Jonathan Broxton gets shelled

GLENDALE, Ariz. -- Rick Honeycutt, the Los Angeles Dodgers' pitching coach, said he fully understood the hue and cry among fans and the media that was certain to follow Jonathan Broxton's latest implosion in the team's Cactus League game Thursday, an 8-2 loss to the San Diego Padres before 3,858 at Camelback Ranch.

Honeycutt only asked that fans and the media would be equally understanding if he didn't share their concern.

"I'm sure it wasn't what everyone wanted to see," Honeycutt said. "But it's March 10."

Broxton, the embattled closer who lost his job in August but has since had it handed back to him by new manager Don Mattingly, had actually pitched well in his first two appearances this spring, giving up neither a run nor a hit. But when he entered to start the sixth inning against the Padres, Jarrett Hoffpauir immediately greeted him with a tying home run. Then came a couple of singles, a couple of steals of second base, a steal of third, a hit batter and a walk, and Broxton was done. The only out he had recorded having come when Anthony Rizzo stole third, tried to score on a wild throw and was thrown out at the plate.

After a reliever from minor league camp named Stuart Pomeranz subsequently gave up a sacrifice fly to Kevin Frandsen and a grand slam to Cedric Hunter, Broxton was tagged with four earned runs in one-third of an inning.

But if Honeycutt was at all alarmed by what he had seen, he wasn't admitting to it.

"Not yet," he said. "I think Brox looks at this as a work day. [But] obviously, you don't want a work day to have as negative an outcome as today was."

Again, though, when you're talking about a pitcher, or any player, who doesn't have to worry about making the team, spring training is about getting ready for the season, for honing the old things and possibly experimenting with some new things.

Honeycutt said one thing he had discussed with Broxton is moving his right (pushoff) foot from the first-base side of the rubber to the third-base side to give his pitches a better line to the strike zone, but that Broxton hasn't tried it yet, either in a game or on the side.

"It's something we're really just talking about," Honeycutt said. "He is open to it, so we'll see where that goes."

Meanwhile, the questions about Broxton's reliability as a closer will begin anew, at least until his next appearance in a few days. It might be worth mentioning Broxton's three appearances have come in the fourth, fourth and sixth innings -- points in the game that he will never see in the regular season. In fact, if Mattingly can help it, Broxton won't even see the eighth inning very often.

"The plan is one inning," Mattingly said Thursday morning, hours before Broxton was lit up by the Padres. "As you get down to the end [of the season] and you're in the hunt, all bets are off at that point, and I think guys know that and they want that. But right now, I want to set that plan where when it's the ninth inning, the ball is [Broxton's]. It's more of a mentality. I want him thinking that the ninth inning is his."

Making a statement

Non-roster right-hander Mike MacDougal, the former All-Star closer for the Kansas City Royals, continued to make his case for a spot in the Dodgers' bullpen, which at the start of camp had only one opening and now might have as many as four. MacDougal relieved Clayton Kershaw with one out in the fifth, and although he walked the first batter he faced, he quickly got Jesus Guzman to ground into a force play and Oscar Salazar to pop up.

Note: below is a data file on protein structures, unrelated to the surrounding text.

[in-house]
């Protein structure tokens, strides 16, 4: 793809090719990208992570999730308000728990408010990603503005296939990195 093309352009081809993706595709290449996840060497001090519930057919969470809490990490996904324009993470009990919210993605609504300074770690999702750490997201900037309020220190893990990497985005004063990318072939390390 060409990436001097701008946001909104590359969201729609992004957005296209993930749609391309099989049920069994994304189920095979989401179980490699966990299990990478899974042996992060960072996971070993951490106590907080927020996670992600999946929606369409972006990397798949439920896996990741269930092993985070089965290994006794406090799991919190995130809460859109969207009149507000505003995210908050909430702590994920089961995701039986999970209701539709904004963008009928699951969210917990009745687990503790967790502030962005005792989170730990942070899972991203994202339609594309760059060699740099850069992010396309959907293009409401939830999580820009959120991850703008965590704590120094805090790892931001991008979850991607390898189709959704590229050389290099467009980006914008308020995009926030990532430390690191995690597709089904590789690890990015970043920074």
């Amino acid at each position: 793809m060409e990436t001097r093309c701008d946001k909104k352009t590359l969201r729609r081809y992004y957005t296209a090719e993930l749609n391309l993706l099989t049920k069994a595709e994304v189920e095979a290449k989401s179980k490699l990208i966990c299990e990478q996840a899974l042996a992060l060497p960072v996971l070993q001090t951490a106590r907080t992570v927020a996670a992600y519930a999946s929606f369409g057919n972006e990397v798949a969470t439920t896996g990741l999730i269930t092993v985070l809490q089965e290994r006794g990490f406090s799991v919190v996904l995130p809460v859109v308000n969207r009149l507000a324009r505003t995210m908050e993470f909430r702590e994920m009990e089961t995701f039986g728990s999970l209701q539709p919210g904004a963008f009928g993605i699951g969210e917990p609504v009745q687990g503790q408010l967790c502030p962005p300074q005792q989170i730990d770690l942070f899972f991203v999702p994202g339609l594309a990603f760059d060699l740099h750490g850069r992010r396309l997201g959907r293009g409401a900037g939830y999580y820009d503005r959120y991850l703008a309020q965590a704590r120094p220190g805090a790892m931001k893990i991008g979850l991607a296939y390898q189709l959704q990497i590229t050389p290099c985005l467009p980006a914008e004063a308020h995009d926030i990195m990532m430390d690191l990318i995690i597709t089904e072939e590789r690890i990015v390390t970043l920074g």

MacDougal still hasn't given up a run or a hit in four Cactus League appearances.

"So far, so good," said Montgomery, who credited work he has been doing with Honeycutt, bullpen coach Ken Howell and minor league pitching coach Chuck Crim for his early success this spring. "They have me staying on my back foot a little longer in my delivery and also leaving my [left] arm up toward the hitter so I'm not flying open. It's been working pretty well."

One positive step

Left-hander Scott Elbert took a small step forward in a spring when he has mostly been going backward. He walked another batter, but otherwise pitched a clean eighth inning, getting a groundout, a popup and a strikeout.

Elbert, who is still trying to gain a major league foothold seven years after the Dodgers made him their first-round draft pick, has walked seven of the 14 batters he has faced in the Cactus League. But he also hasn't given up a hit, a clear sign that his stuff is pretty good when he knows where it's going.

"Scotty was still missing more than we would like, but at the same time, he got through that inning," Honeycutt said. "You see the electricity coming out of his pitches when he is in the zone. Nobody squares the ball up against him very often, and his slider is electric when he gets the proper release point on it."

Short hops

Kershaw turned in 4 1/3 solid innings, although his pitch count wasn't helped by third baseman Casey Blake's errors on back-to-back plays in the first inning, so Kershaw wasn't able to get through his prescribed five innings. Still, he held the Padres to four hits and still hasn't given up an earned run in 11 1/3 innings over three starts this spring. ... The list of players who have missed time because of illness continues to grow. Reliever Travis Schlichting missed one day because of flu but was fine doing what Honeycutt called "touch and feel" throwing on the side and is good to go. Relievers Lance Cormier and Jon Link were out Thursday with the same bug that has been going around the clubhouse. ... The Dodgers (5-9) will play an Oakland A's split squad on Friday at Phoenix Municipal Stadium. Chad Billingsley will start for the Dodgers against A's lefty Gio Gonzalez.

Tony Jackson covers the Dodgers for ESPNLosAngeles.com. Follow him on Twitter.